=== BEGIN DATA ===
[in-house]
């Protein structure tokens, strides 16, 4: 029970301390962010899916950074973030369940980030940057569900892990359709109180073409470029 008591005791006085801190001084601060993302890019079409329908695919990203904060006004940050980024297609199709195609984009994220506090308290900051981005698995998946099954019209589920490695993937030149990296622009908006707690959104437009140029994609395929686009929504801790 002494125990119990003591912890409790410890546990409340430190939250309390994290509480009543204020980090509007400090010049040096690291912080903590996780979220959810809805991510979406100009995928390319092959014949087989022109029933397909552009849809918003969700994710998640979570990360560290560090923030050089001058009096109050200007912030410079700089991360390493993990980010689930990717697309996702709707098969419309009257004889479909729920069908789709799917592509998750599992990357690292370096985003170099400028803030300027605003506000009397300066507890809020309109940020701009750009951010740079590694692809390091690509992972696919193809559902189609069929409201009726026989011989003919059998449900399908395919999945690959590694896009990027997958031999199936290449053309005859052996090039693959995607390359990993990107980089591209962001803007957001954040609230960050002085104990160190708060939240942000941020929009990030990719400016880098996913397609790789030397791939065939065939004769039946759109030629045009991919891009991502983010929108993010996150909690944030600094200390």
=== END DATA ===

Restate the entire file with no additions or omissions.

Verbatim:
[in-house]
């Protein structure tokens, strides 16, 4: 029970301390962010899916950074973030369940980030940057569900892990359709109180073409470029 008591005791006085801190001084601060993302890019079409329908695919990203904060006004940050980024297609199709195609984009994220506090308290900051981005698995998946099954019209589920490695993937030149990296622009908006707690959104437009140029994609395929686009929504801790 002494125990119990003591912890409790410890546990409340430190939250309390994290509480009543204020980090509007400090010049040096690291912080903590996780979220959810809805991510979406100009995928390319092959014949087989022109029933397909552009849809918003969700994710998640979570990360560290560090923030050089001058009096109050200007912030410079700089991360390493993990980010689930990717697309996702709707098969419309009257004889479909729920069908789709799917592509998750599992990357690292370096985003170099400028803030300027605003506000009397300066507890809020309109940020701009750009951010740079590694692809390091690509992972696919193809559902189609069929409201009726026989011989003919059998449900399908395919999945690959590694896009990027997958031999199936290449053309005859052996090039693959995607390359990993990107980089591209962001803007957001954040609230960050002085104990160190708060939240942000941020929009990030990719400016880098996913397609790789030397791939065939065939004769039946759109030629045009991919891009991502983010929108993010996150909690944030600094200390």